Breast Cancer Prevention and Risk Reduction

Report
Breast Cancer Prevention and
Risk Reduction
Julie R. Gralow, M.D.
Director, Breast Medical Oncology, Seattle Cancer Care Alliance
Professor, Medical Oncology, University of Washington School of
Medicine
Member, Clinical Division, Fred Hutchinson Cancer Research Center
Breast Cancer Prevention and
Risk Reduction
• Primary Prevention
–Lifestyle
–Chemoprevention
–Prophylactic surgery
• Secondary Prevention
–Screening and early detection
Breast Cancer Risk Reduction:
Lifestyle
Exercise
Diet
Weight
Alcohol
Lifestyle Recommendations for
Breast Cancer Risk Reduction
• Regular exercise
• Low fat, high fiber diet
• Good intake of fruits and
vegetables
• Low alcohol
• Maintain a good body weight
Report of the President’s Cancer Panel 2006-2007
Healthy Lifestyles
www.deainfo.nih.nci.gov/advisory/pcp
• Tobacco and second hand tobacco smoke exposure
account for 1/3 of cancer deaths in the U.S.
• Unhealthy diet, weight, physical activity may
account for another 1/3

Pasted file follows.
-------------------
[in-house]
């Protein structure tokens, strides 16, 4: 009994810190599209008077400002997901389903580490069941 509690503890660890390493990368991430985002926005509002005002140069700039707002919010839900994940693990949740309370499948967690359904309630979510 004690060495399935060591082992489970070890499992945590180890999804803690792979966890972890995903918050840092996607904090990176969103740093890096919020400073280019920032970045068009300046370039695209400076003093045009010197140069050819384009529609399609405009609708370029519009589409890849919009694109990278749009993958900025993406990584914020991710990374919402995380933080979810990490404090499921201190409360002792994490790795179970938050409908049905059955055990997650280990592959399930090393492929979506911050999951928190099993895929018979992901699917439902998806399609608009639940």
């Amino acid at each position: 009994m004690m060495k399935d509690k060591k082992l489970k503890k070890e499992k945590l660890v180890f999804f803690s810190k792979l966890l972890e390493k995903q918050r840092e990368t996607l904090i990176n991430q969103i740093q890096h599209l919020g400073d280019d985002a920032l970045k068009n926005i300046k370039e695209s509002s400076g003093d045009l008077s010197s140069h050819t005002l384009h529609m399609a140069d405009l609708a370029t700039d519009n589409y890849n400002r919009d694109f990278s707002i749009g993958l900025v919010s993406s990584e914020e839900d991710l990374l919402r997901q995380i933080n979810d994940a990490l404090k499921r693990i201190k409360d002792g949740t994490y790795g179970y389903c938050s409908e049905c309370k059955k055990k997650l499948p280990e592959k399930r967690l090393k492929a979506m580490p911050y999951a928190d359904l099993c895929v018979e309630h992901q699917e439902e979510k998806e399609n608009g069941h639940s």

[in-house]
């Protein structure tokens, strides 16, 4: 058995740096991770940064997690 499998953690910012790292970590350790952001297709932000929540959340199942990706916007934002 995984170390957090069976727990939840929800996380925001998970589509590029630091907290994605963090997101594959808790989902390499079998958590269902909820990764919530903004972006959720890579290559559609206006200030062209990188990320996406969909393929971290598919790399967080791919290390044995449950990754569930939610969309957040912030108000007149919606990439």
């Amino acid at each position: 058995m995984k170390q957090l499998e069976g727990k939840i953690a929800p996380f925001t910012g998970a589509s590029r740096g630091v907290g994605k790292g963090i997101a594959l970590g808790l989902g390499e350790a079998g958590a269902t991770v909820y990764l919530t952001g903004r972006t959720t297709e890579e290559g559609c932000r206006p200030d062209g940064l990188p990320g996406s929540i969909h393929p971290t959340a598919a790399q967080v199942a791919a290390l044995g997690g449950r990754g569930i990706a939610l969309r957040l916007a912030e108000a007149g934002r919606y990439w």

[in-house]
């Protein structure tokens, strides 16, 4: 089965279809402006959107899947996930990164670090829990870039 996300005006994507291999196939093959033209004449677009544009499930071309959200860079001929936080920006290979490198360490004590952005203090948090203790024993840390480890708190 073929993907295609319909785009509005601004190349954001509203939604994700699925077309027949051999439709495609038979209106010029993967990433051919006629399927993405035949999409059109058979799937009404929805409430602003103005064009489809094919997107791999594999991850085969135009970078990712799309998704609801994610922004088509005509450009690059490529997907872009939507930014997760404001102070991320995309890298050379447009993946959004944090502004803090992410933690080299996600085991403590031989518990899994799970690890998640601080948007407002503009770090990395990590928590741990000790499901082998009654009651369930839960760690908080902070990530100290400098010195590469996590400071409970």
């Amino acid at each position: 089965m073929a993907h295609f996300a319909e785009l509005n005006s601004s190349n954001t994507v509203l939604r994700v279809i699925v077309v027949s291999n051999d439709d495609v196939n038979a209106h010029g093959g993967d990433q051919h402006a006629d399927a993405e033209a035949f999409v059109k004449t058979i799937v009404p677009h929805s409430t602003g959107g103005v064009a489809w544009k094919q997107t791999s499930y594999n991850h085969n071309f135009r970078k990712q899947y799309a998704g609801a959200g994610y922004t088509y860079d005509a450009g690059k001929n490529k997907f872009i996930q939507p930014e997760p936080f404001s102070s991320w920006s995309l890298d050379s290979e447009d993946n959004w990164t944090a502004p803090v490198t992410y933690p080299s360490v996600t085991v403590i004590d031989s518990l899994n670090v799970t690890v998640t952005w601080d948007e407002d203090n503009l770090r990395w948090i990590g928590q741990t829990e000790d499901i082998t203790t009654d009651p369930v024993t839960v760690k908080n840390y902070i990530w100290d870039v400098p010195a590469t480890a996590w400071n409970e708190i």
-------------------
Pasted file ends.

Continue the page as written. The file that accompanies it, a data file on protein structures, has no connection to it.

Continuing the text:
• Clear evidence that healthy lifestyle behaviors can
reduce chance of developing cancer
Exercise and Breast Cancer
Risk
• Regular physical activity is associated
with decreased breast cancer risk
• Many studies have found that women
who exercise at higher intensity levels
for > 3 hours/week reduce their risk of
breast cancer by 20-40%
Women’s Health Initiative (WHI) Cohort:
Physical Activity and Breast Cancer Risk
McTiernan A et al, JAMA 2003
• Patients: 74,171 women ages 50-79
• Study: incidence of breast cancer correlated to physical
activity
• Results:
– 1,780 cases of breast cancer over 4.7 yrs
– Regular physical activity at age 18, 35, and 50 had
14% reduction in breast cancer risk
– 1.25-2.5 hrs/week brisk walking had 18% decreased
risk
– Greatest reduction seen for women with >10
hrs/week brisk walking